Why UK maternal deaths are rising

In high-income countries like Denmark and the Netherlands, pregnancy is relatively safe. But maternal deaths are still happening and in places like the UK they are on the rise. Understanding why is important, not only for the family a woman leaves behind, but also for the services that provided her care and for society in general. Maternal deaths have long been considered an indicator of the quality of the health system in which they occur.

Most women who die in high-income countries do not die from pregnancy-related complications, such as bleeding, but from medical or mental health problems made worse by pregnancy. A new study comparing eight European countries has found heart disease, blood clots and suicide to be the leading causes of maternal death.

Above all, these women do not die only during pregnancy or childbirth. Most die after the pregnancy ends. A recent UK study of women who died during or up to a year after pregnancy ended found that just 14% of women – one in seven – died while still pregnant.

Heart disease is the leading cause of maternal death in the UK, but arguably doesn’t need to be. The mere fact of being pregnant leads to inequitable care.

Most women who die of heart disease during or after pregnancy in the UK are at greater risk due to advanced age, obesity or smoking and are unaware they have heart problems until to get pregnant. Inquests into their deaths have repeatedly shown that women who consult their doctors about symptoms related to heart disease are dismissed or their symptoms are attributed to pregnancy.

Even if their heart disease was diagnosed, these women did not receive the same quality of care as people who were not pregnant; treatments were suspended or started too late, simply because the women were pregnant or breastfeeding.

So why are rates higher in the UK? Deaths from heart disease, as well as other conditions such as epilepsy, mental health problems or asthma, largely explain the difference in maternal death rates between the UK and countries like Norway. Although there is no single answer to why these deaths are higher, the characteristics of the British population are part of the explanation.

Mental health issues during and after pregnancy are often not adequately addressed.

More than half of women giving birth in the UK are now overweight or obese, compared to 40% in Norway. Being obese doubles your risk of dying during or up to six weeks after pregnancy ends.

In addition, the maternal age at childbirth continues to rise in the UK. Women aged 40 or older are three times more likely to die during or up to six weeks after pregnancy than women aged 20 to 24.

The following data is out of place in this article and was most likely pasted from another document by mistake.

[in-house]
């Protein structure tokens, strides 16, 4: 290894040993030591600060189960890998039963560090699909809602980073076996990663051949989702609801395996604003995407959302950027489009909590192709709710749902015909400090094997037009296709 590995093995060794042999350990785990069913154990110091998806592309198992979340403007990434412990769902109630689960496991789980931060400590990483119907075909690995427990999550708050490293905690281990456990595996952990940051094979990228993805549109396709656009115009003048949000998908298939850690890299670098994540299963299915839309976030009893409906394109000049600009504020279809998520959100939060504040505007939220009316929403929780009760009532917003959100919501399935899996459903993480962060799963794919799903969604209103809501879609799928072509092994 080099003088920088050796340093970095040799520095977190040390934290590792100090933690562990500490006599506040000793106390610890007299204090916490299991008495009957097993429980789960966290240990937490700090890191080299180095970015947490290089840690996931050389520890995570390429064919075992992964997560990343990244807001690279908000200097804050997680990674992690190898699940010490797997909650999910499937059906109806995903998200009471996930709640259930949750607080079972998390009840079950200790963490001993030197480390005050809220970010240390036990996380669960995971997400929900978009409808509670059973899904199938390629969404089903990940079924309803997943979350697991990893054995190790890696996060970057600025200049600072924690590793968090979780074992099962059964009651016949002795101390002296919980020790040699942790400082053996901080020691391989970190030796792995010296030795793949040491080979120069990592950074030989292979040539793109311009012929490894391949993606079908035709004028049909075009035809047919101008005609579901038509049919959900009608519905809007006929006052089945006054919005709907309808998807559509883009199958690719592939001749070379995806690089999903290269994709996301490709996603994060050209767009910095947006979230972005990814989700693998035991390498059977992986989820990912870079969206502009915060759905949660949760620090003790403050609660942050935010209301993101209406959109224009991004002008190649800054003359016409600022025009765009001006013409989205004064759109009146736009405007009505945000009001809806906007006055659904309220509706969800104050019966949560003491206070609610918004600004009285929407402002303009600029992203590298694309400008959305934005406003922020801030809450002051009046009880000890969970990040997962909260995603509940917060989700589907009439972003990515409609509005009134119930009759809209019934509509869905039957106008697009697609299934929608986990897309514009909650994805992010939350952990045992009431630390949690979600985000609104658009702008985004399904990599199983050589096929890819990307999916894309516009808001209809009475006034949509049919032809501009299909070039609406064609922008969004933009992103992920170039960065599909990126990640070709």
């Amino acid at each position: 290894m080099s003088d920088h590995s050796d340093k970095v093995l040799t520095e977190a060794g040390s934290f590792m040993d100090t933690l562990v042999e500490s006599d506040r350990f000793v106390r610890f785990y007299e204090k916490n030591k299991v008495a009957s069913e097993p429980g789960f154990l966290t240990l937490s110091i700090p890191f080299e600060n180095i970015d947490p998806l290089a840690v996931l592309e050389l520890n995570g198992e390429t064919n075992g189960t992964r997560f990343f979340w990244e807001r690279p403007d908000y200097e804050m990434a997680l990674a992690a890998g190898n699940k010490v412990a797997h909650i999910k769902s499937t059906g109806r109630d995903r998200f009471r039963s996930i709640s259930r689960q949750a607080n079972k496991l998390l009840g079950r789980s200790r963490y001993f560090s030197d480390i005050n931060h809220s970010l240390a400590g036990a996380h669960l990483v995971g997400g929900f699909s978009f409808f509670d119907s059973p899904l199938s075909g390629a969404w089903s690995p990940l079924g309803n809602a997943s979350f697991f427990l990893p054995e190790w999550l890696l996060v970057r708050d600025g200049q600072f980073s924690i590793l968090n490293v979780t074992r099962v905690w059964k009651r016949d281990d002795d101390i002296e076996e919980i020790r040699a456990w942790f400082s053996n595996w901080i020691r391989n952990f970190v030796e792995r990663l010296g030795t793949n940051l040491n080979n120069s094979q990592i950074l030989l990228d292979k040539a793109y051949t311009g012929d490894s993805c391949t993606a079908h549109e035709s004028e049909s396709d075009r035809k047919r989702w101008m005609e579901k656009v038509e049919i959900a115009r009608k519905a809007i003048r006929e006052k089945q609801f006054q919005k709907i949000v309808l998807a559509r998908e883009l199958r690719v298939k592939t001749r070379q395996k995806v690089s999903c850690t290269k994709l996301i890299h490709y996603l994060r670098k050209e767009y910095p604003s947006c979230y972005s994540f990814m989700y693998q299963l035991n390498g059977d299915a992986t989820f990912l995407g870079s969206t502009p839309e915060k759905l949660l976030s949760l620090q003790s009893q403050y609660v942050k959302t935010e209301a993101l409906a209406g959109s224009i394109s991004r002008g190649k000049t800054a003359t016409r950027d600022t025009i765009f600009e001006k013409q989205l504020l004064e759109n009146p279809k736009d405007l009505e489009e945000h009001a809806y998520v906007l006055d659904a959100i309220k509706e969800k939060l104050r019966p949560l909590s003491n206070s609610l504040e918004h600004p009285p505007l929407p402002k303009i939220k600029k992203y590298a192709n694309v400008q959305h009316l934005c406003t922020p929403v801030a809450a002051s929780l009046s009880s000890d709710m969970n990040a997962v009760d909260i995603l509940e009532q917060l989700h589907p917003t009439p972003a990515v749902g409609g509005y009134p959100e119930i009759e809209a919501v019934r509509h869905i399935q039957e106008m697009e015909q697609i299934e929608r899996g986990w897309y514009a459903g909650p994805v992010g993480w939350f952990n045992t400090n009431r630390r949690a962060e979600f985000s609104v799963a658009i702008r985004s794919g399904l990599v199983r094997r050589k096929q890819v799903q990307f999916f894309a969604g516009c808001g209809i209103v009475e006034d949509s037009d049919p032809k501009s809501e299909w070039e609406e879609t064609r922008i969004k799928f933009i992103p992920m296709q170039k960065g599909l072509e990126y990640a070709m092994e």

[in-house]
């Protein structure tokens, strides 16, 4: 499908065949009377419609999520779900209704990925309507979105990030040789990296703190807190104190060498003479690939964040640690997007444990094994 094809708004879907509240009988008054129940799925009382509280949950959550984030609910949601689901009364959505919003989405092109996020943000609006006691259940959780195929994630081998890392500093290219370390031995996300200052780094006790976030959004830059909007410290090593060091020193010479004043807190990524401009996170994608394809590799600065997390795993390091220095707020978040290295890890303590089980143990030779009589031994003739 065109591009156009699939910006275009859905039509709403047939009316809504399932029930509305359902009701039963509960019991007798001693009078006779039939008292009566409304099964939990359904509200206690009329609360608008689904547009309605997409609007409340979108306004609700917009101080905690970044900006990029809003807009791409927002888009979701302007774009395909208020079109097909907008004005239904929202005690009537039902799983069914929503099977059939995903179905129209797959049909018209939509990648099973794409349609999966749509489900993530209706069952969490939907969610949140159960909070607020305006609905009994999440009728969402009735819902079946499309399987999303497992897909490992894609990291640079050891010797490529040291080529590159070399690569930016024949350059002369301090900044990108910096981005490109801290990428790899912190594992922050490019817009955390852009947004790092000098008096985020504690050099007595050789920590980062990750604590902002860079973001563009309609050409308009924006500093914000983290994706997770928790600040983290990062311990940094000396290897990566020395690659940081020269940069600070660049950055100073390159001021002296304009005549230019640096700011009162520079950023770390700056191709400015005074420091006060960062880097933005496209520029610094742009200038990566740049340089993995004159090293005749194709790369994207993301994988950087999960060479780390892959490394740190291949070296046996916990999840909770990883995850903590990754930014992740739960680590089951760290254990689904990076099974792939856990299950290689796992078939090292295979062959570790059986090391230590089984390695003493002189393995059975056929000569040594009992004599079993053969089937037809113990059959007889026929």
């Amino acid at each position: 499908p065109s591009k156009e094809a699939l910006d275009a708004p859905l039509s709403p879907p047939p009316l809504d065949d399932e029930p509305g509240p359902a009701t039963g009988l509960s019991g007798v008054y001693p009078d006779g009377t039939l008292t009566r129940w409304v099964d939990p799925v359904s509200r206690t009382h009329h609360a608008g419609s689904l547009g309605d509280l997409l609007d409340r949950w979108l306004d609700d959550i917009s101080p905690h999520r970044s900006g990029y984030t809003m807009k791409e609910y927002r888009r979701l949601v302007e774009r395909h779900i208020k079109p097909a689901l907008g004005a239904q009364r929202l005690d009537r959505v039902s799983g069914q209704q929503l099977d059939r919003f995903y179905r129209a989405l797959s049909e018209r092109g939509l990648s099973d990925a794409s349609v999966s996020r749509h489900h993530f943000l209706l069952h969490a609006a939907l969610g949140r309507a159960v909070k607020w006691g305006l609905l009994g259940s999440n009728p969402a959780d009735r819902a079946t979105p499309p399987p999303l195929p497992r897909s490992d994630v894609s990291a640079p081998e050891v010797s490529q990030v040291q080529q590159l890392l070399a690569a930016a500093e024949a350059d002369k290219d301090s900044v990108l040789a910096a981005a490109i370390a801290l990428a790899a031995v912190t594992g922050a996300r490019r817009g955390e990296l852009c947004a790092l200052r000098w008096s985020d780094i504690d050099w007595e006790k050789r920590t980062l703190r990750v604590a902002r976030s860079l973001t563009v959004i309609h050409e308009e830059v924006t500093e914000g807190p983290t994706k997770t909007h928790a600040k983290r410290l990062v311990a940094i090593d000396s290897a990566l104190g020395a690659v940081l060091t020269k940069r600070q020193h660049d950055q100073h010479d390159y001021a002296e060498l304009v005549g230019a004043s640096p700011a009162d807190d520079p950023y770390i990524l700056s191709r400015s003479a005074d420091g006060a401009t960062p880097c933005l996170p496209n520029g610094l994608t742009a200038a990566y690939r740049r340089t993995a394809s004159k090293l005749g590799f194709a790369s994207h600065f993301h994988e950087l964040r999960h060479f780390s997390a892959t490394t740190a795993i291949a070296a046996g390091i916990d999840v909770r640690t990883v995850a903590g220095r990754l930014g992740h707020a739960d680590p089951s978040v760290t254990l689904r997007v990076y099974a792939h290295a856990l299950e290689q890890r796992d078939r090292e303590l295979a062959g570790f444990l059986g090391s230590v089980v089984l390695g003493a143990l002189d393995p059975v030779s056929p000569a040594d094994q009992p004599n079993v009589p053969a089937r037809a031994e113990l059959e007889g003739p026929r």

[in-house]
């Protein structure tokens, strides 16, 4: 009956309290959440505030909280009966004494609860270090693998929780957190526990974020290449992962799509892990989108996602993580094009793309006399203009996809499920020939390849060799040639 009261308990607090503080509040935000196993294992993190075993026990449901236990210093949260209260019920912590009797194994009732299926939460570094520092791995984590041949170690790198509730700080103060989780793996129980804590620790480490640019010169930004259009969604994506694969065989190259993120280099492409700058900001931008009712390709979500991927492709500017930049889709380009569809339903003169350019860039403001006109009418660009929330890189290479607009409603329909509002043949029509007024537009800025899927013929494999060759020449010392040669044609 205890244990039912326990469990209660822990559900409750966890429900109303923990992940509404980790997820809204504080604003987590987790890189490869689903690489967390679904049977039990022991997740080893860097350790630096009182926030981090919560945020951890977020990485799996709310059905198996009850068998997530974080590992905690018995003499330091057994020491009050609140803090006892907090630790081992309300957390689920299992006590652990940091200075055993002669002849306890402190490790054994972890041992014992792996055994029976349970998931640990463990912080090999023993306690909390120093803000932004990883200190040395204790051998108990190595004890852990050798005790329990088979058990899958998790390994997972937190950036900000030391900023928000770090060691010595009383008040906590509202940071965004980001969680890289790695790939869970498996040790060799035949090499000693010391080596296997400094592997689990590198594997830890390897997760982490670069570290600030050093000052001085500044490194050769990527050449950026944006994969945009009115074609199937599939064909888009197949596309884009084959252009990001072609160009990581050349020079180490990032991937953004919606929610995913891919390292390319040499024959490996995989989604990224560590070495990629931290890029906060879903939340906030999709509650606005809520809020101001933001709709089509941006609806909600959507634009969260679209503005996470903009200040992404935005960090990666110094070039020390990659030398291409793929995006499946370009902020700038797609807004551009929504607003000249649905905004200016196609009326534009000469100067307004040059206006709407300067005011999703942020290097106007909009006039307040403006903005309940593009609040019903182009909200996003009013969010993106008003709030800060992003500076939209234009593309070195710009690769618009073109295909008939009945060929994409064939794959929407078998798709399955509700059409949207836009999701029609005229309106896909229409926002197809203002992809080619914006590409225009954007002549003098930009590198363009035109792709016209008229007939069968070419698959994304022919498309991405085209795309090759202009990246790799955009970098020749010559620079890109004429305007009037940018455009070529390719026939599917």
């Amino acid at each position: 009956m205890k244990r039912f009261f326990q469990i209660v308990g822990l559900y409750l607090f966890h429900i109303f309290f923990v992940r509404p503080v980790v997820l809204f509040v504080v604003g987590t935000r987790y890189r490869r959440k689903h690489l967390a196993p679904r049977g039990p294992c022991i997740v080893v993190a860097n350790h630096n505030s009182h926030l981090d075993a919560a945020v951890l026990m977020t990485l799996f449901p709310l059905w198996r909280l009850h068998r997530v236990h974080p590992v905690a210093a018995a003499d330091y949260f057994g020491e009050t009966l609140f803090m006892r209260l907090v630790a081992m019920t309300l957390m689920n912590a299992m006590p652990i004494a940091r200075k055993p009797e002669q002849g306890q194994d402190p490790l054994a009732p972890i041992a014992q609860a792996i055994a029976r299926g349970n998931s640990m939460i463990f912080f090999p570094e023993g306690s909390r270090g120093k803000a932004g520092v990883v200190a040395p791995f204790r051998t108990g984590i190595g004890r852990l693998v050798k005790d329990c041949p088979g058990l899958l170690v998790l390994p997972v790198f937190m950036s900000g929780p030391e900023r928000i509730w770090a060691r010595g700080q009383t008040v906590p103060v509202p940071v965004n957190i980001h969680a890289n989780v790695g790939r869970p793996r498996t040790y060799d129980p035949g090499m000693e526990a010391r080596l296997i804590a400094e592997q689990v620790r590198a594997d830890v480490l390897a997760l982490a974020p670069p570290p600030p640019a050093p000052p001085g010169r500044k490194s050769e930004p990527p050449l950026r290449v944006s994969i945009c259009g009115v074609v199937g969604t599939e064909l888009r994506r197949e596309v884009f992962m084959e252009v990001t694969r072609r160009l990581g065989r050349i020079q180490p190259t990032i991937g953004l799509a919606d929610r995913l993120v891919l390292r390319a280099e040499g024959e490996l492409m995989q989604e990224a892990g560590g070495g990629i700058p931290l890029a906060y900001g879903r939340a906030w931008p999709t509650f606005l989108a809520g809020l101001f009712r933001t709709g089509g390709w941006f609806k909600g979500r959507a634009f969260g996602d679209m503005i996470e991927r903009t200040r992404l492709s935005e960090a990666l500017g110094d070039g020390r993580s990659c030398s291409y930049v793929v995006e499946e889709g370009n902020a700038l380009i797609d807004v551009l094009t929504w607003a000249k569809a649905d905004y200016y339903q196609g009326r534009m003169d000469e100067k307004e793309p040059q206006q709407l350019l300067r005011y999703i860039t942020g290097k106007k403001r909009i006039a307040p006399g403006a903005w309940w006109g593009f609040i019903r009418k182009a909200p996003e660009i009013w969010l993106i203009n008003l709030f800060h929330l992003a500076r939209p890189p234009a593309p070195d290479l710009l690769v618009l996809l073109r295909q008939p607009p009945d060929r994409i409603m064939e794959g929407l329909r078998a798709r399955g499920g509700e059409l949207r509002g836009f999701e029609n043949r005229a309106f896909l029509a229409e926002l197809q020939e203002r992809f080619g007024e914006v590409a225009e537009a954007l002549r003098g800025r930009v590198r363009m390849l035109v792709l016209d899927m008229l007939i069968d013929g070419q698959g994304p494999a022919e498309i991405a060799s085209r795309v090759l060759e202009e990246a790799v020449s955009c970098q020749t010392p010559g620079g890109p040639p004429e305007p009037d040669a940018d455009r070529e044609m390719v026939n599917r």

Solve the problem

Tackling the UK’s higher maternal mortality rate requires action beyond maternity services. Pre-pregnancy and post-pregnancy health, as well as the care that pregnant women receive in other parts of the hospital or community, are all essential and services need to communicate with each other.

Mental health is an important example. After pregnancy is when mental health care and support is essential, but maternity care does not end until four weeks after pregnancy. Mental health services to support women during and immediately after pregnancy are increasing, but they often fail to address women with more than one existing health condition, such as those with both mental illness and substance abuse.

While the higher rates in the UK may be partly explained by the way the health service is organized and the different characteristics of the population, the overall maternal mortality figures in the UK mask other disparities. Some groups of women perform disproportionately poorly. Black women are almost four times more likely to die and Asian women twice as likely to die, compared to white women.

And women living in the poorest 20% of areas are more than twice as likely to die as those living in wealthier areas. Eleven per cent of women who died during or up to a year after pregnancy in the UK in 2018-20 had serious and multiple disadvantages, including a mental health diagnosis, substance use or domestic violence.

Disparities based on race or ethnicity are not unique to the UK – similar patterns are seen in France, the Netherlands and the US. They reinforce the effect that society at large has on maternal deaths.

A recent UK survey of racial injustice in maternity care found that many pregnant women from minority ethnic groups felt unsafe, ignored and disbelieved, and called for individualized, rights-respecting care.

Fundamental barriers to accessing safe care, such as the lack of interpretation services, were identified. No similar survey has yet focused on the care of women from disadvantaged groups, but research has identified similar themes of helplessness in their attempts to navigate the complex system of motherhood.

Although the UK has an open healthcare system, access is not equitable. Unfortunately, there is no silver bullet to reducing maternal deaths, but a good starting point will be to listen to women from these various vulnerable groups.

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